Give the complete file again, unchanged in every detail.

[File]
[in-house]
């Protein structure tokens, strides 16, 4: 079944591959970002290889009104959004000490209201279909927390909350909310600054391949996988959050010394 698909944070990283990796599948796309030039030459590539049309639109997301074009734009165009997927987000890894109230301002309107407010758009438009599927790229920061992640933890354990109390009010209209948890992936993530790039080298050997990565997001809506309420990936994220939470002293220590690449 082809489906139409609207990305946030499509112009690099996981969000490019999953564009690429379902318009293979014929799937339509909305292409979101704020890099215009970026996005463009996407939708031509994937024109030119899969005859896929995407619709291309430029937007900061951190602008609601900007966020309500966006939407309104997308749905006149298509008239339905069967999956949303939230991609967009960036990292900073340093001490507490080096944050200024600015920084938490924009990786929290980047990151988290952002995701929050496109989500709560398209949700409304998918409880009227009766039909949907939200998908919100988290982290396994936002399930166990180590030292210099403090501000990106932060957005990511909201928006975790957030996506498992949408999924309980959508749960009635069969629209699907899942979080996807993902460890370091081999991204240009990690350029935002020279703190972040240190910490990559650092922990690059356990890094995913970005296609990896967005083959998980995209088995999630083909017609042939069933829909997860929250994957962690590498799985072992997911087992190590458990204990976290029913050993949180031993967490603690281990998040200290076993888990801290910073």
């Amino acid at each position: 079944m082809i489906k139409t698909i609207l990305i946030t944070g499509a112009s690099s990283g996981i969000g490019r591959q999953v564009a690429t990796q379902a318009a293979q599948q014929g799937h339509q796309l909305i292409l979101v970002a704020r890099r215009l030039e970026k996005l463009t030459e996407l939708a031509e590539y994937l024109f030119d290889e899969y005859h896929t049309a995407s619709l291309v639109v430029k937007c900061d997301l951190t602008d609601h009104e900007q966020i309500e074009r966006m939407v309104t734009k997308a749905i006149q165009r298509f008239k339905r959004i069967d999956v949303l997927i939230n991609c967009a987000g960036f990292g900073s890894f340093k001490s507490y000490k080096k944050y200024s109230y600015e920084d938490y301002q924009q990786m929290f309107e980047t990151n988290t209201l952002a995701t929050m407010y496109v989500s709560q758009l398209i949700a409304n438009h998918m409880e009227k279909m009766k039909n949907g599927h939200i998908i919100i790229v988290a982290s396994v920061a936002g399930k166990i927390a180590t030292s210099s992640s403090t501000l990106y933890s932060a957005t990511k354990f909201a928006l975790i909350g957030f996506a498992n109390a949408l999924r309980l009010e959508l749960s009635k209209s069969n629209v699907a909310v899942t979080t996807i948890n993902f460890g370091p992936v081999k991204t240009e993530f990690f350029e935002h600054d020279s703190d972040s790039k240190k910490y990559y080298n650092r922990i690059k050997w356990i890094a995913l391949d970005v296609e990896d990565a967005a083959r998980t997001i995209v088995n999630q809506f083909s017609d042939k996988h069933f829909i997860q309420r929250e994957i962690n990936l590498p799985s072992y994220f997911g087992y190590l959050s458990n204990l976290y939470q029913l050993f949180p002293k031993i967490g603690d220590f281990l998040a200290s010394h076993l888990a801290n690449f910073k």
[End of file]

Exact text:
[in-house]
């Protein structure tokens, strides 16, 4: 079944591959970002290889009104959004000490209201279909927390909350909310600054391949996988959050010394 698909944070990283990796599948796309030039030459590539049309639109997301074009734009165009997927987000890894109230301002309107407010758009438009599927790229920061992640933890354990109390009010209209948890992936993530790039080298050997990565997001809506309420990936994220939470002293220590690449 082809489906139409609207990305946030499509112009690099996981969000490019999953564009690429379902318009293979014929799937339509909305292409979101704020890099215009970026996005463009996407939708031509994937024109030119899969005859896929995407619709291309430029937007900061951190602008609601900007966020309500966006939407309104997308749905006149298509008239339905069967999956949303939230991609967009960036990292900073340093001490507490080096944050200024600015920084938490924009990786929290980047990151988290952002995701929050496109989500709560398209949700409304998918409880009227009766039909949907939200998908919100988290982290396994936002399930166990180590030292210099403090501000990106932060957005990511909201928006975790957030996506498992949408999924309980959508749960009635069969629209699907899942979080996807993902460890370091081999991204240009990690350029935002020279703190972040240190910490990559650092922990690059356990890094995913970005296609990896967005083959998980995209088995999630083909017609042939069933829909997860929250994957962690590498799985072992997911087992190590458990204990976290029913050993949180031993967490603690281990998040200290076993888990801290910073």
């Amino acid at each position: 079944m082809i489906k139409t698909i609207l990305i946030t944070g499509a112009s690099s990283g996981i969000g490019r591959q999953v564009a690429t990796q379902a318009a293979q599948q014929g799937h339509q796309l909305i292409l979101v970002a704020r890099r215009l030039e970026k996005l463009t030459e996407l939708a031509e590539y994937l024109f030119d290889e899969y005859h896929t049309a995407s619709l291309v639109v430029k937007c900061d997301l951190t602008d609601h009104e900007q966020i309500e074009r966006m939407v309104t734009k997308a749905i006149q165009r298509f008239k339905r959004i069967d999956v949303l997927i939230n991609c967009a987000g960036f990292g900073s890894f340093k001490s507490y000490k080096k944050y200024s109230y600015e920084d938490y301002q924009q990786m929290f309107e980047t990151n988290t209201l952002a995701t929050m407010y496109v989500s709560q758009l398209i949700a409304n438009h998918m409880e009227k279909m009766k039909n949907g599927h939200i998908i919100i790229v988290a982290s396994v920061a936002g399930k166990i927390a180590t030292s210099s992640s403090t501000l990106y933890s932060a957005t990511k354990f909201a928006l975790i909350g957030f996506a498992n109390a949408l999924r309980l009010e959508l749960s009635k209209s069969n629209v699907a909310v899942t979080t996807i948890n993902f460890g370091p992936v081999k991204t240009e993530f990690f350029e935002h600054d020279s703190d972040s790039k240190k910490y990559y080298n650092r922990i690059k050997w356990i890094a995913l391949d970005v296609e990896d990565a967005a083959r998980t997001i995209v088995n999630q809506f083909s017609d042939k996988h069933f829909i997860q309420r929250e994957i962690n990936l590498p799985s072992y994220f997911g087992y190590l959050s458990n204990l976290y939470q029913l050993f949180p002293k031993i967490g603690d220590f281990l998040a200290s010394h076993l888990a801290n690449f910073k």